While countries use GDP to measure economic growth and Human Development Index, Happiness Index, or other similar indexes to measure human development and well-being, they are not looking at their contributions to planetary well-being, according to Earth Charter International--an organization that coordinates the Earth Charter global movement and functions from the United Nations-mandated University for Peace campus in Costa Rica.
"The global lockdowns, increase in temperatures, extreme weather events, rapid melting of glaciers and polar caps, and food and water insecurities have caused us to experience the consequences of the breakdown of planetary well-being. As we have already experienced, in the absence of planetary well-being, economic and human well-being are unlikely to be sustained," said the report.
The values of respect and care for the community of life, ecological integrity, social and economic justice, and democracy, nonviolence, and peace serve as a guide towards planetary well-being. When these values drive actions and policies in a country, they result in the country’s contributions to planetary well-being. With the aim to expand the focus of our countries on economic and human well-being to one of planetary well-being, Earth Charter International has been working on a proof-of-concept from September 2020 and generated a report of the scores and ranks of the contributions of 216 countries to planetary well-being.
The report used indicators that would be impacted, if the values for planetary well-being recommended by the Earth Charter guided actions and policies, to generate an index of the contributions of the countries to planetary well-being.
Mirian Vilela, who has been championing the Earth Charter for over 25 years, states: "In 1934 Simon Kuznets introduced the concept of GDP which has influenced policy-making to focus on economic growth as a measure of progress. In 1990, the United Nations Development Programme published the first Human Development Index (HDI) that has driven human well-being as a measure of progress. We see the Earth Charter Index as a means to expand this narrative to planetary well-being."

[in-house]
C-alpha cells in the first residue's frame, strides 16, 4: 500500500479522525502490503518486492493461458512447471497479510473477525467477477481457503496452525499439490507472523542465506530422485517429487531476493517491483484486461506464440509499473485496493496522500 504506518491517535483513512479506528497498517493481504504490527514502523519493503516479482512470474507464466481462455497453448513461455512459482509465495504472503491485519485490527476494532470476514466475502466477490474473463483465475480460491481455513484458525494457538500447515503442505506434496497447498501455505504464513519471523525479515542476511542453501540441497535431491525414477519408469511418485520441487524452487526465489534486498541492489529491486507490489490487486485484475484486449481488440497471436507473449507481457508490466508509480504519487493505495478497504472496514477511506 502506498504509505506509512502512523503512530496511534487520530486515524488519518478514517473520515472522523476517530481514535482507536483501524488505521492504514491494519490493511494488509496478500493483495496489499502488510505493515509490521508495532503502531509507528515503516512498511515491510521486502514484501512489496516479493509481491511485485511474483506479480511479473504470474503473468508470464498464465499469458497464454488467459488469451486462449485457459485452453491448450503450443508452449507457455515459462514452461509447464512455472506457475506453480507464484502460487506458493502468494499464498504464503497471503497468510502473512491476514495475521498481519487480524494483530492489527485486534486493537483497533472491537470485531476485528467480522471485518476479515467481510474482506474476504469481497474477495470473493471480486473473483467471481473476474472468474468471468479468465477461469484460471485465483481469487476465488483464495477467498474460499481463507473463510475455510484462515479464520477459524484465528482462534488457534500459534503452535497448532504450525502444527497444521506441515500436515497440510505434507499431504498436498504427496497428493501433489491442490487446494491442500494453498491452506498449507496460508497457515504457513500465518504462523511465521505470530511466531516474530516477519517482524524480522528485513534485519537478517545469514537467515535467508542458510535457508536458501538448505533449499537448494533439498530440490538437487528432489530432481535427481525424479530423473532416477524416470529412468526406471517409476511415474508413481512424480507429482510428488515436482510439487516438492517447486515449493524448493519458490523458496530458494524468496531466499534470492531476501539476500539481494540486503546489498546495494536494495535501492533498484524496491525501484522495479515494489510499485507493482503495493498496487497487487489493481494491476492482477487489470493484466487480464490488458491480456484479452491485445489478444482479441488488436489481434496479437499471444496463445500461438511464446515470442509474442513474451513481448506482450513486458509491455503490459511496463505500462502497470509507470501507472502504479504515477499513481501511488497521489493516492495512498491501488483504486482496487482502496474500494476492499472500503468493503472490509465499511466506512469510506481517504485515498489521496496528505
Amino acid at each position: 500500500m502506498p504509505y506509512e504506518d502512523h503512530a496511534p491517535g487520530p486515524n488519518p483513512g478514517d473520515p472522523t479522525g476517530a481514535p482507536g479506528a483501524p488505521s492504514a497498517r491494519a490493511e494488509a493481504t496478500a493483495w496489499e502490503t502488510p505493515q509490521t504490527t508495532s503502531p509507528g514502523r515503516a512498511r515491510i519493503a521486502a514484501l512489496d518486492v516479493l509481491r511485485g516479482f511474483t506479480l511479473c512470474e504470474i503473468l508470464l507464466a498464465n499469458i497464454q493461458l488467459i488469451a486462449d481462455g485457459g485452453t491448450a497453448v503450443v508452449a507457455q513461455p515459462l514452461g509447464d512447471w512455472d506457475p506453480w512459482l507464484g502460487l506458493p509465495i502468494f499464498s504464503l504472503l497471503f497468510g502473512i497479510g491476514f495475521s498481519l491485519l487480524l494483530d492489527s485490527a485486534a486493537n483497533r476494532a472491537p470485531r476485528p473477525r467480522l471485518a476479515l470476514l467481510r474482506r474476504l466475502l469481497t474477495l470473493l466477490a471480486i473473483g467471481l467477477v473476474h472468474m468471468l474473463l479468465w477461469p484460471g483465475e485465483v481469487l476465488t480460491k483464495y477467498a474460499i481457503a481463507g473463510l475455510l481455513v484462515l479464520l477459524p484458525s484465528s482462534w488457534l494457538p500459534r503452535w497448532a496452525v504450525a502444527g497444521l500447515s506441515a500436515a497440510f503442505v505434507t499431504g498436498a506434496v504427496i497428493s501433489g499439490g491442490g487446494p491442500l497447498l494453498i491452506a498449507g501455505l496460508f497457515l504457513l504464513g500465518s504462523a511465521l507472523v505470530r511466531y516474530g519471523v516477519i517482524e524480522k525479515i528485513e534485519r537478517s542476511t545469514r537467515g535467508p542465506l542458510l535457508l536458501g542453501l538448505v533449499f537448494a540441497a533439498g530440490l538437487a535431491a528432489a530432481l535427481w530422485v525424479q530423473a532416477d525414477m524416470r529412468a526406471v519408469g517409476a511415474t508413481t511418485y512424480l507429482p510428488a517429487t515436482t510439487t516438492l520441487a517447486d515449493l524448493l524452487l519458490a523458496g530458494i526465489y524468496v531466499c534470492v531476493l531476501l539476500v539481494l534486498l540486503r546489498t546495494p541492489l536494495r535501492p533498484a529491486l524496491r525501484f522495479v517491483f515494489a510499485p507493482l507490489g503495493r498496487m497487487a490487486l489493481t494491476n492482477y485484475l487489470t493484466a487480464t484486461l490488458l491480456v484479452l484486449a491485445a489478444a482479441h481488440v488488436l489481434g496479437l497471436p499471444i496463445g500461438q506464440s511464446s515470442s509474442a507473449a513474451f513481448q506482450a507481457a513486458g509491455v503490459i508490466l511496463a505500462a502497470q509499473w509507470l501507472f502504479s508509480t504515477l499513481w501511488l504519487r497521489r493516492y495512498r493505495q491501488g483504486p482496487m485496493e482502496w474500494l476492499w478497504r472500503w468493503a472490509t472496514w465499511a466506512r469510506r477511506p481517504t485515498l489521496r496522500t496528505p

Anupam Saraph, systems scientist who leads the research at Earth Charter International, agrees: “Indexes influence decisions, national policies, individual behavior and shape our perception. How we define and measure ‘progress’ impacts how we make ‘progress’. Knowing their contributions to planetary well-being will help countries to recognize and respond to their contributions towards the well-being of our shared planet.”
The country scores will also provide a practical way to recognize the presence of values in a country that drive its actions and policies in a way to contribute to planetary well-being. It also serves as an alternate measure of progress, expanding the narrative of progress to be inclusive of the entire planet and the greater community of life.
“In June 2022, this new Index will be launched as part of the first annual Report of Contributions of Countries to Planetary Well-being on occasion of the 30th Anniversary of the Rio-92 Earth Summit. This effort seeks to offer a new angle and to foster a narrative on the importance of Planetary Well-being and our shared responsibility to contribute towards that,” says Mirian Vilela.
“We believe that the best way to recognize, understand, and value a new idea is to fully engage and align with it. We have, therefore, made an open call to individuals and institutions to join us and participate to help build a narrative of planetary well-being,” adds Anupam Saraph.
The Earth Charter project began as a United Nations initiative. The need of drafting the Earth Charter was articulated by then Secretary General Boutros Boutros Ghali at the1992 Rio Earth Summit (United Nations Conference on Environment and Development). He was following up on the recommendation made by the World Commission on Environment and Development (WCED), chaired by Gro Harlem Brundtland, in their report Our Common Future (1987).
In 1994, Maurice Strong (Secretary-General of the Rio Earth Summit) and Mikhail Gorbachev, working through organizations they each founded (Earth Council and Green Cross International respectively), launched an initiative to develop an Earth Charter as a civil society initiative. After years of research, consultation and drafting process, the Earth Charter Commission with co-chairs from each continent included Amadou Toumani Touré, Kamla Chowdhry, Mikhail Gorbachev, Mercedes Sosa, and Maurice F. Strong launched the Earth Charter on 29 June 2000 at The Peace Palace in The Hague in the presence of Queen Beatrix of The Netherlands.